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Through Summit Fund, CSU students invest $250,000 in stock market

English: Phillippine stock market board
English: Phillippine stock market board (Photo credit: Wikipedia)

Each semester, the CSU Summit Student Investment Fund invests hundreds of thousands of dollars in the US stock market. The stocks and the money are real — so are the risks.

The Summit Fund receives private donations that allow CSU finance majors who take the three credit class to manage around $250,000-$300,000 with the purpose of buying and selling stocks based on current economic trends. The fund is made of around 20 students each semester, and the students are separated into groups of two to three people, called sectors, to take on different categories of stocks.


Every Monday, the students meet once to receive a market update on the national and international economy, and each sector updates everyone on how their stocks are doing. On Wednesday, the fund meets again and each sector pitches ideas for which stocks to buy or sell that week.

Senior Finance major Charles Wagener said that the Summit Fund is competitive to get into. It requires a minimum GPA, an interview and many students who apply do not get in. However, Wagener states that this means that those who do get in are very glad to be there.

“Not everyone gets into the Summit Fund,” Wagener said. “Everyone in it is very motivated, very ambitious, and incredibly smart.”

According to Wagener, there is a scrupulous process for deciding which companies to invest in. He states that it takes about 20 hours of research to pick one company.

Senior Finance and Economics double major John Hilfiker said that the process is also largely affected by the current state of the economy — which he said may be headed for a decline.

The Federal Reserve has been printing money to buy bonds for several years in order to lower interest rates on loans and mortgage rates. According to Hilfiker, it is highly likely that they will end this process shortly, which he states may lead to this decline.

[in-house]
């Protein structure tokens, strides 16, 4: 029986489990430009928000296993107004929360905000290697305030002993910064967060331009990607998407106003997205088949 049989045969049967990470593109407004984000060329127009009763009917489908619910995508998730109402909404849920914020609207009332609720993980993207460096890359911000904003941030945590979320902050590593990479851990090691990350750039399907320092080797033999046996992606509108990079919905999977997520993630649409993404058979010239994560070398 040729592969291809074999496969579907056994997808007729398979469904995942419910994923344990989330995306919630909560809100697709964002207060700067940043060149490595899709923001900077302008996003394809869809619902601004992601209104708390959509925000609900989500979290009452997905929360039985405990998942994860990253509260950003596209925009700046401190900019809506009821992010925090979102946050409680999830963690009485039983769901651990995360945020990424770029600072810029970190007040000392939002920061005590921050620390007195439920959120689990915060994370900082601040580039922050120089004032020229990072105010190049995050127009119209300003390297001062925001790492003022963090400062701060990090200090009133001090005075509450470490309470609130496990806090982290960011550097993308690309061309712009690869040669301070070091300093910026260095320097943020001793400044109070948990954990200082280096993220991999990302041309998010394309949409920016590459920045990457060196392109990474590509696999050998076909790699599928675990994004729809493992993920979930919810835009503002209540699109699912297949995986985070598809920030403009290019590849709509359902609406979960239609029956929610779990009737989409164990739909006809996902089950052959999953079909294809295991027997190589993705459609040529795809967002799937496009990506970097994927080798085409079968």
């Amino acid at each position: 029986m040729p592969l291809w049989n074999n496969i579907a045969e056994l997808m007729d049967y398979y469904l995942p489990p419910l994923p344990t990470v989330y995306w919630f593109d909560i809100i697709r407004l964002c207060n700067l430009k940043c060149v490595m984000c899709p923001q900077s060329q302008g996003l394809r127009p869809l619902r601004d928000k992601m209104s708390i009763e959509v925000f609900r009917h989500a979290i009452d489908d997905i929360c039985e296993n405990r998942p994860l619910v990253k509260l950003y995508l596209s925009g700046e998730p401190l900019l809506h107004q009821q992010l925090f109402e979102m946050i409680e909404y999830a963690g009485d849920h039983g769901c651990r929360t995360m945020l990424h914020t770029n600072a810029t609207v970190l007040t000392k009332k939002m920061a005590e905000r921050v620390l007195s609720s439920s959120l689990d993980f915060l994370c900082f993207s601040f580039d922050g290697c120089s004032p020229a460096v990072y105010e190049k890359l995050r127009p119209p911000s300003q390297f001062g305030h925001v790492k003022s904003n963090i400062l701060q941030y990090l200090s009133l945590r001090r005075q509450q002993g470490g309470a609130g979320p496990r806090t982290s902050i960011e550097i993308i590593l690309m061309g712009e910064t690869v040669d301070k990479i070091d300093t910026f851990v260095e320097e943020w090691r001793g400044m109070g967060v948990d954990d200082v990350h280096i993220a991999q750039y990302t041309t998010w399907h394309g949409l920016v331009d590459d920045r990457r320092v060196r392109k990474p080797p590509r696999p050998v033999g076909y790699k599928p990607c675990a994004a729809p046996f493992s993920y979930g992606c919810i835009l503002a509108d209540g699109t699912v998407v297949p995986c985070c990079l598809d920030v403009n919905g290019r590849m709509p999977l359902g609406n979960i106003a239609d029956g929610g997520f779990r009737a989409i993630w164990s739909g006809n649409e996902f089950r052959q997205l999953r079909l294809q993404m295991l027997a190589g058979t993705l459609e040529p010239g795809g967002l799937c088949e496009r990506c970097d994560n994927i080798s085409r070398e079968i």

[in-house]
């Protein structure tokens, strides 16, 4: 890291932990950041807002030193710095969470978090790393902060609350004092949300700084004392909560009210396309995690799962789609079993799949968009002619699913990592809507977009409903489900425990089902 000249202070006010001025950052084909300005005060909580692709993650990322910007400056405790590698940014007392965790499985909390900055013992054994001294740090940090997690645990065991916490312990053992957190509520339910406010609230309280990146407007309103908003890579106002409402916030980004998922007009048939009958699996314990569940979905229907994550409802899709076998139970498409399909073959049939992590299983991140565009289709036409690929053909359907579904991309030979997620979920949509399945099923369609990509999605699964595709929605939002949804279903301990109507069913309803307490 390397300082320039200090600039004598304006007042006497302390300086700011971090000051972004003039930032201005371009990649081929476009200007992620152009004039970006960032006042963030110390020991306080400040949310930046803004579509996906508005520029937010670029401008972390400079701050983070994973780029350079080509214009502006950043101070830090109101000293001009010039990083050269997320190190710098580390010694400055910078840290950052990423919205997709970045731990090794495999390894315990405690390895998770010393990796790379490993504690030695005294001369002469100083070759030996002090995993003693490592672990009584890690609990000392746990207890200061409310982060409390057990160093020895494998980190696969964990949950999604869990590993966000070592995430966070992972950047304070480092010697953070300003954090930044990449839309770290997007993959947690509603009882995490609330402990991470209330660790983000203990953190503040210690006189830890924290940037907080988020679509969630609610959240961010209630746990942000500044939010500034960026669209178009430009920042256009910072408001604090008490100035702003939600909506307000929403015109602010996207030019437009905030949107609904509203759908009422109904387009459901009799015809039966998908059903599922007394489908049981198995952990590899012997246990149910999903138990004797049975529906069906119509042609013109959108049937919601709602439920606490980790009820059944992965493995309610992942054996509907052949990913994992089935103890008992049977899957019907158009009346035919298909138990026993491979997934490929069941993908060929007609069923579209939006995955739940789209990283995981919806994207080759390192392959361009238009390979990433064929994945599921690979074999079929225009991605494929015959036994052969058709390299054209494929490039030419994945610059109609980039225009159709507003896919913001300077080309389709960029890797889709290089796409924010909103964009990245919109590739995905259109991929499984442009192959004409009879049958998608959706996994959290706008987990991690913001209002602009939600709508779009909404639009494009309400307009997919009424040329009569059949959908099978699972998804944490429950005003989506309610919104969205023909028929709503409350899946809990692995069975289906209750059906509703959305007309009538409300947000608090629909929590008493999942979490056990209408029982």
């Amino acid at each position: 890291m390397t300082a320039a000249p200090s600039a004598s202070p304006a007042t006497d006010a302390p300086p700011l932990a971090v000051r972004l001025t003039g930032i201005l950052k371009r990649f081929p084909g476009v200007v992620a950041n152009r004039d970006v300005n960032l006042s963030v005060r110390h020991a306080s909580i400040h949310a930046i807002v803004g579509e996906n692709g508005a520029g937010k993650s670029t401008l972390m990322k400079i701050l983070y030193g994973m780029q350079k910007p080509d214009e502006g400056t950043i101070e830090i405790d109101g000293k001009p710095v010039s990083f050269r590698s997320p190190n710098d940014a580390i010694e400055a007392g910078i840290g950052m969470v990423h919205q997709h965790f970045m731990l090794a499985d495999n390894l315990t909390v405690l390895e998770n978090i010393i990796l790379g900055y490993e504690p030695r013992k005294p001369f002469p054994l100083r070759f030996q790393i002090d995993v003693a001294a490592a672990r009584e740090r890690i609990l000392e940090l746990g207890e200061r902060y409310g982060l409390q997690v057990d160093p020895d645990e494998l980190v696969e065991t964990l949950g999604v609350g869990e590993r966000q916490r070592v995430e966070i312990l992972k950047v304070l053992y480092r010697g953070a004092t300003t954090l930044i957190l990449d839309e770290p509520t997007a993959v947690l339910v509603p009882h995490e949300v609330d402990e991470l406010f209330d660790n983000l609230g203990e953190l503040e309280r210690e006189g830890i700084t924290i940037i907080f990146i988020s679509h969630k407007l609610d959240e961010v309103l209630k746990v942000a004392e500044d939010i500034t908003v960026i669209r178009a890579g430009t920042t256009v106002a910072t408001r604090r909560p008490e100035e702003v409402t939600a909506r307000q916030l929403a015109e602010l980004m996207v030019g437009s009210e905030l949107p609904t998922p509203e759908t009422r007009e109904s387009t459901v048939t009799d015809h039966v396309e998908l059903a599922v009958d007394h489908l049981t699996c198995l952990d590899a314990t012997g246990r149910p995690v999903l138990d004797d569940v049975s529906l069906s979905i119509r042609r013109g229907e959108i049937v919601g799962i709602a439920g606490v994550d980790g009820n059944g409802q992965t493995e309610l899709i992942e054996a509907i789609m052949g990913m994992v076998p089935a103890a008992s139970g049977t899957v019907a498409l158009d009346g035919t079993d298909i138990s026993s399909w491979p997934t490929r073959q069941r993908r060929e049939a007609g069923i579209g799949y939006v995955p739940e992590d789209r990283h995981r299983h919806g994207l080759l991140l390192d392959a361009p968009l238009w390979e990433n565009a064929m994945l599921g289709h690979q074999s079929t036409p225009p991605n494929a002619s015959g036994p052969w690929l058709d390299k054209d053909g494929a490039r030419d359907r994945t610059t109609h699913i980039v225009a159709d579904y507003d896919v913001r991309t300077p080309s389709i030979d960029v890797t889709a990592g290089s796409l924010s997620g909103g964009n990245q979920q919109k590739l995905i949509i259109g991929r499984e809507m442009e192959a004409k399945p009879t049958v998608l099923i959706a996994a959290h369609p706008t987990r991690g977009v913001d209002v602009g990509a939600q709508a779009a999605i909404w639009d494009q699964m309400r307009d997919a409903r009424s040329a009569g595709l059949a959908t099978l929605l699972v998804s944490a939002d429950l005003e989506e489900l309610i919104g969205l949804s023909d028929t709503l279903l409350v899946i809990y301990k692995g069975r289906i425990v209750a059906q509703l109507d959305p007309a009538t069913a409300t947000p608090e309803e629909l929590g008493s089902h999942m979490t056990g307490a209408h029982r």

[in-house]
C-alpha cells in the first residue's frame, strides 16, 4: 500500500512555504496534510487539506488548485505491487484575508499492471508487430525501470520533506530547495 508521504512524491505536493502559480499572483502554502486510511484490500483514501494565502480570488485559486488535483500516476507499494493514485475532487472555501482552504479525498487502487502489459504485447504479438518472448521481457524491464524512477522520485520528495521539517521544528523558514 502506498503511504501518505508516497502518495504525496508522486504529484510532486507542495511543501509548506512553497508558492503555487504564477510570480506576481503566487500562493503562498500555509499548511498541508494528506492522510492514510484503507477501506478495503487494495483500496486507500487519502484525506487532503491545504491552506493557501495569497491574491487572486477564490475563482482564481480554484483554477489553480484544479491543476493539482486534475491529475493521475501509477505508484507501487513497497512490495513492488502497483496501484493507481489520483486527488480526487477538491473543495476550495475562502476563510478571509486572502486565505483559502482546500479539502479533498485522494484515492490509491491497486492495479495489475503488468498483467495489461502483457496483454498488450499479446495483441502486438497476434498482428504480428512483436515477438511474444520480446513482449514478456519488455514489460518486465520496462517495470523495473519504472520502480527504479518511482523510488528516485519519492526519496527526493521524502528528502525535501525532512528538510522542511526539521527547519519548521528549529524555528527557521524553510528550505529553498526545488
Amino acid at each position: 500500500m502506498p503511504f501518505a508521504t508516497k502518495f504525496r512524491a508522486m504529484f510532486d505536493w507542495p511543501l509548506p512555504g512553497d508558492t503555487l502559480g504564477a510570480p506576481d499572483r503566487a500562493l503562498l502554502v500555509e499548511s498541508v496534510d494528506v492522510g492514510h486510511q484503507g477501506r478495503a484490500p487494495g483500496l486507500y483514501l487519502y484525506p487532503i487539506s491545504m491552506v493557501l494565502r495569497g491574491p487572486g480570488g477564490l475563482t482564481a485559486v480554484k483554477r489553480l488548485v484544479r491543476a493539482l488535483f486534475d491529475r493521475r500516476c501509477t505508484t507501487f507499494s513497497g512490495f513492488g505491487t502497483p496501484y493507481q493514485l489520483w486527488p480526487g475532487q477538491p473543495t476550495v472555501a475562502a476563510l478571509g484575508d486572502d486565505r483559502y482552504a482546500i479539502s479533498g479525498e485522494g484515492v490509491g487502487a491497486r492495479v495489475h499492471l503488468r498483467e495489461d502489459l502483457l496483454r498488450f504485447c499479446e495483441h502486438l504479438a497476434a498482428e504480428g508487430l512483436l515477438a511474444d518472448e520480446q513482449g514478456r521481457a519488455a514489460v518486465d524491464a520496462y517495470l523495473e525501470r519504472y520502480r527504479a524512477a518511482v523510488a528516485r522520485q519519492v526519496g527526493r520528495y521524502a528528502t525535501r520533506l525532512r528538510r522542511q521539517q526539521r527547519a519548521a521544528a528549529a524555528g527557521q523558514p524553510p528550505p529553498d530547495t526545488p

“That’s where we pick out stocks and decide which sector will be affected mostly by this downturn in the economy,” Hilfiker said.

Wagener and Hilfiker are assigned to the energy sector, so they deal with purchasing energy-related stocks. This week, they plan to propose investment in Cameron International Corporation, Continental Resources, Inc. and American Water Works Company. They also want to sell TransCanada Corporation and Northern Oil and Gas in order to move toward more green alternatives.

“We don’t like coal right now,” Wagener said. “Natural gas has become very cheap and is a lot cleaner.”


Hilfiker added that, in addition to investing more in energy stocks this week, they are also reallocating money that they had invested in utility companies.

“Utilities are boring because the government regulates them so there is no competition,” Hilfiker said. “Utilities are (also) very sensitive to interest rate changes.”

These types of decisions are made every week by the students in the Summit Fund. According to Wagener and Hilfiker, the process opens up endless learning opportunities.

“You get a lot of experience with talking in front of audiences, working with professionals in the industry and critical thinking,” Hilfiker said.

“You learn how to give presentations, how to speak and be confident, how to value a company, and what drives a market,” Wagener said. “I’ve learned more from this class than any other class.”

In addition to the academic benefits, both students said the Summit Fund is a great chance to meet people and expand horizons.

“You end up working really closely with people,” Wagener said. “Just being around those students, you can learn a lot about whats going on in the world.”

Summit Fund Faculty Advisor John Elder confirms that the class is a great chance for finance students to get experience and have a good time.

“It’s a lot of fun working with the students,” Elder said. “We look forward to it every semester.”

Collegian Senior Reporter Caitlin Curley can be reached at

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